Is Your Workplace Psychologically Safe?
Innovation and engagement are highly sought in today’s workplace. These are the modern organization’s equivalent to the alchemist “philosopher’s stone” that could turn base metal to gold. But innovation and engagement require learning behaviors
Learning behaviors, you remember them from school. Engagement is being highly involved in what you are doing; inquisitive, asking questions, seeking feedback, and learning from mistakes. Then there is innovation, which requires taking some risks, and testing ideas with other team members. Perhaps collaboration spurred on with a touch of confrontation; challenging each other, while maintaining a high degree of mutual respect.
Amy Edmondson, at Harvard Business School, has conducted impressive research in this area of psychological safety. It plays a big role in how knowledge is created in an organization. Edmondson’s work focused on hospitals and other high-risk workplaces where errors could be fatal or even catastrophic. She discovered that hospital employees who witness a problem or error would or would not speak up based on whether the setting was psychologically safe. If an arrogant surgeon had a habit of belittling or “biting the head off” anyone who questioned them, then the nurse, intern, or technician might just hold back his or her opinion putting the patient at risk.
In her research Edmondson found that health care settings with a greater degree of arrogance and incivility had a greater number of patient accidents, while workplaces with a high degree of psychological safety had significantly less. In psychologically safe environments folks would look out for each other collectively and speak up if something were amiss because of the lower interpersonal risk in doing so. Not only does a psychologically safe environment lower interpersonal risk, it increases knowledge sharing and innovation. Not surprisingly, once people stop being afraid to speak up, they gradually become engaged in actively doing so. Allowing employees a place where they can engage in their work will lead to innovation.
If you want to increase engagement and innovation, you’re going to have to put effort in making the workplace a psychologically safe place to learn. Later we’ll explore ways of creating a psychologically safe workplace.
The organization that learns quickly and efficiently is miles ahead of the competition. But unfortunately leadership often unknowingly squelches behaviors. How can that be? Don’t our leaders tell everyone how important it is for us to share ideas, innovate, be engaged, and learn? Well sometimes actions speak louder than words and inspirational posters.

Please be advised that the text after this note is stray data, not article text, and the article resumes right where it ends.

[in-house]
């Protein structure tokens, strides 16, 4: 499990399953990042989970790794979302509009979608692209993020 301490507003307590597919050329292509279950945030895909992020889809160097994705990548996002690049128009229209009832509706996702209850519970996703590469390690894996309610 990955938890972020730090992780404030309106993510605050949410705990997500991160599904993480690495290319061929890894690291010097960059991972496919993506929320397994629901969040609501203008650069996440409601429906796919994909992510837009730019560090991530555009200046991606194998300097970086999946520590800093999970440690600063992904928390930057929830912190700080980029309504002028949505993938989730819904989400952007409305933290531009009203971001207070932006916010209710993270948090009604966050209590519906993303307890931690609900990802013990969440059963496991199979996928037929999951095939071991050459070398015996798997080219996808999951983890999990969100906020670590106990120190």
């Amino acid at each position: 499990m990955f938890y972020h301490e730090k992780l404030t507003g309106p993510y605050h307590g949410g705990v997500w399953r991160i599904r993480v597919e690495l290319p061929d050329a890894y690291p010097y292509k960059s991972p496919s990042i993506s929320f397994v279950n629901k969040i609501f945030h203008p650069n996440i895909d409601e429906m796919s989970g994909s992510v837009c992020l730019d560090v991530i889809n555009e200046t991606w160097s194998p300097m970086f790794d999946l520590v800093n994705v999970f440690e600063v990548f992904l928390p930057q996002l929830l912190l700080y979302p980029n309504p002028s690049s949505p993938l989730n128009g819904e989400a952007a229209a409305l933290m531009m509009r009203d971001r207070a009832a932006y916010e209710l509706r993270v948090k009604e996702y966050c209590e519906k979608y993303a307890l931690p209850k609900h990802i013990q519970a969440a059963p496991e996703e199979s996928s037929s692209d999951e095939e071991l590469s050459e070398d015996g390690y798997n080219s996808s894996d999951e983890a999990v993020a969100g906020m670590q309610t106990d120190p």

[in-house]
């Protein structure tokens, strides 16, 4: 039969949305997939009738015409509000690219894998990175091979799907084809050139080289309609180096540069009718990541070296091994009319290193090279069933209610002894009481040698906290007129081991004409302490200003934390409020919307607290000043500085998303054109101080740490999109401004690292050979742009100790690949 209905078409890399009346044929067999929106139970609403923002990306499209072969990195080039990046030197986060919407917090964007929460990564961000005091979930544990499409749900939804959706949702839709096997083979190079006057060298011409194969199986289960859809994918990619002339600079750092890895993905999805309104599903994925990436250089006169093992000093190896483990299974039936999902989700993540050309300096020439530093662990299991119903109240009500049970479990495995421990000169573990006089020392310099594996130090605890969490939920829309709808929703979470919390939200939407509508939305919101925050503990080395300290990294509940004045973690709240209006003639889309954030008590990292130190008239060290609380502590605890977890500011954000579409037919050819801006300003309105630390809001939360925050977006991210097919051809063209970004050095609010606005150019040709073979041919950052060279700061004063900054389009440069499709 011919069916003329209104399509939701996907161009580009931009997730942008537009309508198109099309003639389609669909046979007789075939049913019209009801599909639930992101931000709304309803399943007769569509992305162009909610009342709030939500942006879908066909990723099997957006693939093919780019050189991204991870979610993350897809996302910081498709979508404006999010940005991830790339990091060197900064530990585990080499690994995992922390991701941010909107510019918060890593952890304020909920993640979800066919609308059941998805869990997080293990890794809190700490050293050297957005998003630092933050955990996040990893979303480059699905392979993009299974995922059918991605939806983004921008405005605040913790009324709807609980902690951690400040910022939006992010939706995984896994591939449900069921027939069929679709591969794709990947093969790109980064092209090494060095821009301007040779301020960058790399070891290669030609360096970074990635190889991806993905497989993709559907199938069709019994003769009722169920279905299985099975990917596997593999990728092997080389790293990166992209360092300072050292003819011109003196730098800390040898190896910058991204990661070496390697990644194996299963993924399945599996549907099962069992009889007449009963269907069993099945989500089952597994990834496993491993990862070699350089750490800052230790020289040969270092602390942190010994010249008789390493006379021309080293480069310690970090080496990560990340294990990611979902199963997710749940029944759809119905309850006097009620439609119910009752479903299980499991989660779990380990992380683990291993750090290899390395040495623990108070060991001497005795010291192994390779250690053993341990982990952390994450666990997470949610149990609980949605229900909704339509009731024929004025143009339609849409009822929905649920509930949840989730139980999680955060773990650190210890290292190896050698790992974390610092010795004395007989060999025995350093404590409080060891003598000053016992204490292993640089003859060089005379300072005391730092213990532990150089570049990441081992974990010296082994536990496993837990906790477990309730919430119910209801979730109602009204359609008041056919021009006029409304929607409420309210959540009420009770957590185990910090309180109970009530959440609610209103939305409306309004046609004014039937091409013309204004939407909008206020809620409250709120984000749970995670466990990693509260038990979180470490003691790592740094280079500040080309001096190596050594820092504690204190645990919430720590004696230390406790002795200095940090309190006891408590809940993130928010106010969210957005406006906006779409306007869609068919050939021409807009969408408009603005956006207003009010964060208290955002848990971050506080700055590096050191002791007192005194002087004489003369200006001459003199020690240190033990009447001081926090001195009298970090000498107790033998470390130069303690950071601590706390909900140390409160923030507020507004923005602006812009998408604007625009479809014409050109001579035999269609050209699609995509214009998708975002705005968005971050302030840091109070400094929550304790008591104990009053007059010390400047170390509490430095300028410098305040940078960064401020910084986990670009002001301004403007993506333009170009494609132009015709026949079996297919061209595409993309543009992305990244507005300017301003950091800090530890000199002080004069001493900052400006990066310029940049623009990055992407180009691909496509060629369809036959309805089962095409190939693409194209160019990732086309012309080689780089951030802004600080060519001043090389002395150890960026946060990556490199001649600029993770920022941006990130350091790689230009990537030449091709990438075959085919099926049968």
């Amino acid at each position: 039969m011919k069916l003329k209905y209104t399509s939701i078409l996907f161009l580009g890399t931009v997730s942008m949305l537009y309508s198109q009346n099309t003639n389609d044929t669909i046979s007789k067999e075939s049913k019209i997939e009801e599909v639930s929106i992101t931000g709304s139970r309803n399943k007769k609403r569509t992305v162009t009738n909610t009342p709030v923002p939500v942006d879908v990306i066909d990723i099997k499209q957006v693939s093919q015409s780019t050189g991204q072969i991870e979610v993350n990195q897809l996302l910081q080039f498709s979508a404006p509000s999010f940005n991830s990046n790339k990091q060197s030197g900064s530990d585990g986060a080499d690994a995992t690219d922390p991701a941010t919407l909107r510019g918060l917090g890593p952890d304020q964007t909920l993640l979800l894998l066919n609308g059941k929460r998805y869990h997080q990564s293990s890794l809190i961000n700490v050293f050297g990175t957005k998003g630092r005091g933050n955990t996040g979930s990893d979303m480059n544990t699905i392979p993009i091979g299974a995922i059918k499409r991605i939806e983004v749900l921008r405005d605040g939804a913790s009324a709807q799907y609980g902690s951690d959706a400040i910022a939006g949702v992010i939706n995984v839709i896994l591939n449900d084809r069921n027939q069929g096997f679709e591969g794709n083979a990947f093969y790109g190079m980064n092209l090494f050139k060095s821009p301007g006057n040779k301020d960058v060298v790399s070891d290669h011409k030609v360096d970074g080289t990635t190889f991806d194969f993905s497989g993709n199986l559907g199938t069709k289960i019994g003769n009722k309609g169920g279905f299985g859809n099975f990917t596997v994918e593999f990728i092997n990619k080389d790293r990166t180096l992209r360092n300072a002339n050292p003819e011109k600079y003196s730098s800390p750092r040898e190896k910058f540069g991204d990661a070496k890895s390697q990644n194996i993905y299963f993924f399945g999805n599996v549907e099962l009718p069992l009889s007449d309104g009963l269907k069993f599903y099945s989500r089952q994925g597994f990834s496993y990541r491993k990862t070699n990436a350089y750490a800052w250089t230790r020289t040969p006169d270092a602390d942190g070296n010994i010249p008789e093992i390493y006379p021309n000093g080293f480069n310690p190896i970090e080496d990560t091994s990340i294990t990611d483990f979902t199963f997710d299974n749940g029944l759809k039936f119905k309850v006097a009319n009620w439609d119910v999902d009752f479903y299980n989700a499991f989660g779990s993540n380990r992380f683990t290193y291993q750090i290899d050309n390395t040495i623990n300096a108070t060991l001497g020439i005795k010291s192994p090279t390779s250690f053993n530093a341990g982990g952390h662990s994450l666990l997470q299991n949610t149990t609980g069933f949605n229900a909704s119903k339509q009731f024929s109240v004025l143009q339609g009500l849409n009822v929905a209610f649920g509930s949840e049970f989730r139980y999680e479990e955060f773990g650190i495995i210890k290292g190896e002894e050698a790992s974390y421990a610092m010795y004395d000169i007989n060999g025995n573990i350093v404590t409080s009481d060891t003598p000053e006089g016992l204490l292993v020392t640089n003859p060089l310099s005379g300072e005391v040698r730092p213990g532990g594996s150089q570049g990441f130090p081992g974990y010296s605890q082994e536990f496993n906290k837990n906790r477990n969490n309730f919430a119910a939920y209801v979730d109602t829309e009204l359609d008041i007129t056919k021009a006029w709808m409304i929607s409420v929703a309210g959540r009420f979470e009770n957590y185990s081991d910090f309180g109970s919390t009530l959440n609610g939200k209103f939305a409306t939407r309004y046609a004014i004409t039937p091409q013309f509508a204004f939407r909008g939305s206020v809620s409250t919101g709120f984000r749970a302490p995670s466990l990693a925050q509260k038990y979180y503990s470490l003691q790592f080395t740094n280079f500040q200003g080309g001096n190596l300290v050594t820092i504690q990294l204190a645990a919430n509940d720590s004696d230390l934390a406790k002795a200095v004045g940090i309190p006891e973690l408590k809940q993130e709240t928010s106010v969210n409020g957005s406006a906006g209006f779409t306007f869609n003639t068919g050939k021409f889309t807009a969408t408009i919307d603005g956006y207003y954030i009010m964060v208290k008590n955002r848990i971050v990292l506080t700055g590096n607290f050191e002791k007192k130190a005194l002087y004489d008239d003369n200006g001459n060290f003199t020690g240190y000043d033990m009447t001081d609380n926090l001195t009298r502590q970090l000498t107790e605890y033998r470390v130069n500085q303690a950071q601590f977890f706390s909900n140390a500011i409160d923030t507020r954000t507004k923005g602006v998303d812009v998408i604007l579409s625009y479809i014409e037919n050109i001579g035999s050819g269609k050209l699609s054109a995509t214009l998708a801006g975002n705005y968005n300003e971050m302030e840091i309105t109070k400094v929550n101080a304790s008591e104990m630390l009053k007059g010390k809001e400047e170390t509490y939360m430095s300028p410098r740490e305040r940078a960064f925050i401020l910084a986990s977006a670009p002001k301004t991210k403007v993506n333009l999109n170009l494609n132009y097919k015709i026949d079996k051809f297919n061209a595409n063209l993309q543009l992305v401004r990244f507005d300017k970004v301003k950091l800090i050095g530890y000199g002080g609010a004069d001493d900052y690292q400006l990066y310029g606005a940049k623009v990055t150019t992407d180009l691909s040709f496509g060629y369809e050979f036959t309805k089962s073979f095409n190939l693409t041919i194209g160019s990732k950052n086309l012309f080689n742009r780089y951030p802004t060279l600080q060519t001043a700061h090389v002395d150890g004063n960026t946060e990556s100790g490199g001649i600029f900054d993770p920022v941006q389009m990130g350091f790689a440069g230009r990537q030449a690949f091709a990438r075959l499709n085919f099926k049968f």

So how do we get these learning behaviors in our organization? The answer is surprisingly simple but getting there is a challenge. The first step is stopping the behavior that suppresses it.
Learning behaviors in our organizations are often inhibited by subtle incivility. Not enough incivility to be considered bullying, but enough to inhibit learning. If people are afraid to ask questions, seek feedback, admit mistakes, or generally take actions that they perceive to be “psychologically” risky they will hold back.
Think of a time when you were in a meeting, especially with people of authority. You may have had something to add to the conversation, so a sub-vocalized risk/ reward conversation played out in your head. You were probably not even aware of it, but based on that internal conversation you either made a decision to ask a question or make a suggestion, or you choose to keep it inside. Perhaps under different circumstances you felt comfortable asking, but maybe this time a certain someone is in the room that you fear might make a belittling remark, or cause a little embarrassment and as a result you keep the “learning behavior” bottled up.
One’s personal self-image at work is important and people spend a lot of energy protecting it. If we feel there is a risk of damaging that self-image, we don’t take the risk. And in not taking the risk, a small piece of organizational learning or knowledge is lost. Organizational learning, by the way, is just the collective and shared knowledge of the people who make up the organization. Organizational knowledge is not just what those eight people at that meeting know individually, it is what those eight people are willing to share collectively.